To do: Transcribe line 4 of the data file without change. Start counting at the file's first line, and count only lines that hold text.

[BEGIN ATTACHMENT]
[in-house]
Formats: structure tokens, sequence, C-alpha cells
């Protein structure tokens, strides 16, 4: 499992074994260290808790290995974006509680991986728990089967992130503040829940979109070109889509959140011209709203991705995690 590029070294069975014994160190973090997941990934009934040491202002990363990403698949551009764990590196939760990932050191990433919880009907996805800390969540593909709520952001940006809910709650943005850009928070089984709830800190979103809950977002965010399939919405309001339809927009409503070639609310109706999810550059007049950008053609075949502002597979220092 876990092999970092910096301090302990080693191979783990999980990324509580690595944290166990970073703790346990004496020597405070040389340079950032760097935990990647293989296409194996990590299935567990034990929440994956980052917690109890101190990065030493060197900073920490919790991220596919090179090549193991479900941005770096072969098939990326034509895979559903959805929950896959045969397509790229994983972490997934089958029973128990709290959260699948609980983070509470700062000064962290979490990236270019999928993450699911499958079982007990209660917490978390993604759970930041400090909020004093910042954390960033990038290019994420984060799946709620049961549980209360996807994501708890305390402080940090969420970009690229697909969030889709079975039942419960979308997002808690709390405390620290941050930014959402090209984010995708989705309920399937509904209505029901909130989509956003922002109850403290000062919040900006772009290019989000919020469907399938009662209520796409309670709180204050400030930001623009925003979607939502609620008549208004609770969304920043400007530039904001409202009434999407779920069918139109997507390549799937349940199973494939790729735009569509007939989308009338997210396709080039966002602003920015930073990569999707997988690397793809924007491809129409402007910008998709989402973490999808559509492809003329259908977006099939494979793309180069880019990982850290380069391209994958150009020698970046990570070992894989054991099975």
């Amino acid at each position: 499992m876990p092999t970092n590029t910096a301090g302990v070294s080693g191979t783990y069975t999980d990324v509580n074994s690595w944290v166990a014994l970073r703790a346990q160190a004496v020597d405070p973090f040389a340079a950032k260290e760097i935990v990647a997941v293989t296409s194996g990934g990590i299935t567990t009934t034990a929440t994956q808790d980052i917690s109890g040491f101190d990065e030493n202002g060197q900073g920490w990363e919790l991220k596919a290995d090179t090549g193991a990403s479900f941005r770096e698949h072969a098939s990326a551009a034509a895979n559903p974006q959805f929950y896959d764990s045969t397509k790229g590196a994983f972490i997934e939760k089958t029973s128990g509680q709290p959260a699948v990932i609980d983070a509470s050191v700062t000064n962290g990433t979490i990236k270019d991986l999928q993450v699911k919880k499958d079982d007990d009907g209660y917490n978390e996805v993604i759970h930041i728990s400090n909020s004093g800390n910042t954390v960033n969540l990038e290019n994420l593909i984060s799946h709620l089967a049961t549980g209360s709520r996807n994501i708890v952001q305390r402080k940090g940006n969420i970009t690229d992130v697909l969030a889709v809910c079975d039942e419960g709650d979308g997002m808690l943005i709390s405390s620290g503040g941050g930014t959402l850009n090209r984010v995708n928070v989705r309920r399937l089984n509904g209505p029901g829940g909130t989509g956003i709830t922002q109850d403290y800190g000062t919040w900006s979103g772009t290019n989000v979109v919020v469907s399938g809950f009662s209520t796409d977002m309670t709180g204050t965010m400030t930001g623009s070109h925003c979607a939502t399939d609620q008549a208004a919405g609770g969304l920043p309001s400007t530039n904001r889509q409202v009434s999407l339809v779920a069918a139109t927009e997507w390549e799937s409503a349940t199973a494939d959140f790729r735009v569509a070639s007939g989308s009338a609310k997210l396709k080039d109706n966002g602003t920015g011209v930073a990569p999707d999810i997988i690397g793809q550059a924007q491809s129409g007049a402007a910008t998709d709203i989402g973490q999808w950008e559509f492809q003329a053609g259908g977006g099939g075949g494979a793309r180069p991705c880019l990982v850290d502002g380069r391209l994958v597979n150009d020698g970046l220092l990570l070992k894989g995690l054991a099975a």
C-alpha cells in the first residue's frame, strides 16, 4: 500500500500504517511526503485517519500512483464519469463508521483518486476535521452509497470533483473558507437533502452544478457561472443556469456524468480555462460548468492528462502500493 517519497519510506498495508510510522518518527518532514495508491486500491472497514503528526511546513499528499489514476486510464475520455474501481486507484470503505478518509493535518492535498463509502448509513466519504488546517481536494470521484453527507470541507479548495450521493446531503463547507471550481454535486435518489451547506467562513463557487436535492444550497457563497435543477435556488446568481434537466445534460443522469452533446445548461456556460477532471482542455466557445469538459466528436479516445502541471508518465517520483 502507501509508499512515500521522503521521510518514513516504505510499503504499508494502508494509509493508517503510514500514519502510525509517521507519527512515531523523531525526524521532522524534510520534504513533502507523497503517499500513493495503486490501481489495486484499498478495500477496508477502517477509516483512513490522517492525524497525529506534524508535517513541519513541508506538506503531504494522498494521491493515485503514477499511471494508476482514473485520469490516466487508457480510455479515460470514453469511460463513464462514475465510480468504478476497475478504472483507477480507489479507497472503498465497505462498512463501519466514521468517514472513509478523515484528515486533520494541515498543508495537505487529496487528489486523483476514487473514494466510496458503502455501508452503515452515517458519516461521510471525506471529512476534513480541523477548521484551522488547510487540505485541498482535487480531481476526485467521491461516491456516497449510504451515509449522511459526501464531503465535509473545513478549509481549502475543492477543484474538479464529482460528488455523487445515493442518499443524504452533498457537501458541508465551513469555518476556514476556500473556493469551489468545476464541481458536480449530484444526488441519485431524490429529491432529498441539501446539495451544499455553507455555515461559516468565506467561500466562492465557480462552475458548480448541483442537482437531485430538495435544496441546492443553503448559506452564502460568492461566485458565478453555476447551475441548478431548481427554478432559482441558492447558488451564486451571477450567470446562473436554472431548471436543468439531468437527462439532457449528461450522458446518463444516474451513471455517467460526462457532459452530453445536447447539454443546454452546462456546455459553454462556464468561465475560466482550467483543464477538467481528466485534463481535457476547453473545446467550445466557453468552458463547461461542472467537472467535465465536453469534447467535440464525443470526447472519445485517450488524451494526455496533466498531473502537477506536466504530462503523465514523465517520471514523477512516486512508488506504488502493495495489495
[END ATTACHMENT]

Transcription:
């Amino acid at each position: 499992m876990p092999t970092n590029t910096a301090g302990v070294s080693g191979t783990y069975t999980d990324v509580n074994s690595w944290v166990a014994l970073r703790a346990q160190a004496v020597d405070p973090f040389a340079a950032k260290e760097i935990v990647a997941v293989t296409s194996g990934g990590i299935t567990t009934t034990a929440t994956q808790d980052i917690s109890g040491f101190d990065e030493n202002g060197q900073g920490w990363e919790l991220k596919a290995d090179t090549g193991a990403s479900f941005r770096e698949h072969a098939s990326a551009a034509a895979n559903p974006q959805f929950y896959d764990s045969t397509k790229g590196a994983f972490i997934e939760k089958t029973s128990g509680q709290p959260a699948v990932i609980d983070a509470s050191v700062t000064n962290g990433t979490i990236k270019d991986l999928q993450v699911k919880k499958d079982d007990d009907g209660y917490n978390e996805v993604i759970h930041i728990s400090n909020s004093g800390n910042t954390v960033n969540l990038e290019n994420l593909i984060s799946h709620l089967a049961t549980g209360s709520r996807n994501i708890v952001q305390r402080k940090g940006n969420i970009t690229d992130v697909l969030a889709v809910c079975d039942e419960g709650d979308g997002m808690l943005i709390s405390s620290g503040g941050g930014t959402l850009n090209r984010v995708n928070v989705r309920r399937l089984n509904g209505p029901g829940g909130t989509g956003i709830t922002q109850d403290y800190g000062t919040w900006s979103g772009t290019n989000v979109v919020v469907s399938g809950f009662s209520t796409d977002m309670t709180g204050t965010m400030t930001g623009s070109h925003c979607a939502t399939d609620q008549a208004a919405g609770g969304l920043p309001s400007t530039n904001r889509q409202v009434s999407l339809v779920a069918a139109t927009e997507w390549e799937s409503a349940t199973a494939d959140f790729r735009v569509a070639s007939g989308s009338a609310k997210l396709k080039d109706n966002g602003t920015g011209v930073a990569p999707d999810i997988i690397g793809q550059a924007q491809s129409g007049a402007a910008t998709d709203i989402g973490q999808w950008e559509f492809q003329a053609g259908g977006g099939g075949g494979a793309r180069p991705c880019l990982v850290d502002g380069r391209l994958v597979n150009d020698g970046l220092l990570l070992k894989g995690l054991a099975a």